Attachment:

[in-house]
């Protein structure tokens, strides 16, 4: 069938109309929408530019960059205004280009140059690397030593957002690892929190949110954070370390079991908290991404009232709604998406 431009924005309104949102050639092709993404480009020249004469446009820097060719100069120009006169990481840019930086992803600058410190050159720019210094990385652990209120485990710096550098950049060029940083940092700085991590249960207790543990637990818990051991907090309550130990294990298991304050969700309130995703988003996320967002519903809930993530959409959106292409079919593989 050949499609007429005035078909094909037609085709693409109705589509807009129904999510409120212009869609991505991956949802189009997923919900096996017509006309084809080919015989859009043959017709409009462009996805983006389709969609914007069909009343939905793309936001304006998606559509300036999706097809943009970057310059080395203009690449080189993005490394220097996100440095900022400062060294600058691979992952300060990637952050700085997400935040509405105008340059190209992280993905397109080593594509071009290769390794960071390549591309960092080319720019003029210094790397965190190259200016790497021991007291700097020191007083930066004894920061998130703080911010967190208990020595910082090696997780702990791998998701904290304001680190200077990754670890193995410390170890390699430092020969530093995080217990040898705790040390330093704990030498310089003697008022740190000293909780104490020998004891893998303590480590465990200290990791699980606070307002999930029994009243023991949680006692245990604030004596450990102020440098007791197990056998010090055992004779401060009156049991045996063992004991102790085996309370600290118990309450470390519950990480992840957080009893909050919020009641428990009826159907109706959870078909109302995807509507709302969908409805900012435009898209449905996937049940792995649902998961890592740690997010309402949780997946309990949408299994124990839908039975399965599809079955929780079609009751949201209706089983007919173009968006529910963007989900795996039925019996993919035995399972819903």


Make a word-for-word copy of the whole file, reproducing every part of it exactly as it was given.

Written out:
[in-house]
């Protein structure tokens, strides 16, 4: 069938109309929408530019960059205004280009140059690397030593957002690892929190949110954070370390079991908290991404009232709604998406 431009924005309104949102050639092709993404480009020249004469446009820097060719100069120009006169990481840019930086992803600058410190050159720019210094990385652990209120485990710096550098950049060029940083940092700085991590249960207790543990637990818990051991907090309550130990294990298991304050969700309130995703988003996320967002519903809930993530959409959106292409079919593989 050949499609007429005035078909094909037609085709693409109705589509807009129904999510409120212009869609991505991956949802189009997923919900096996017509006309084809080919015989859009043959017709409009462009996805983006389709969609914007069909009343939905793309936001304006998606559509300036999706097809943009970057310059080395203009690449080189993005490394220097996100440095900022400062060294600058691979992952300060990637952050700085997400935040509405105008340059190209992280993905397109080593594509071009290769390794960071390549591309960092080319720019003029210094790397965190190259200016790497021991007291700097020191007083930066004894920061998130703080911010967190208990020595910082090696997780702990791998998701904290304001680190200077990754670890193995410390170890390699430092020969530093995080217990040898705790040390330093704990030498310089003697008022740190000293909780104490020998004891893998303590480590465990200290990791699980606070307002999930029994009243023991949680006692245990604030004596450990102020440098007791197990056998010090055992004779401060009156049991045996063992004991102790085996309370600290118990309450470390519950990480992840957080009893909050919020009641428990009826159907109706959870078909109302995807509507709302969908409805900012435009898209449905996937049940792995649902998961890592740690997010309402949780997946309990949408299994124990839908039975399965599809079955929780079609009751949201209706089983007919173009968006529910963007989900795996039925019996993919035995399972819903």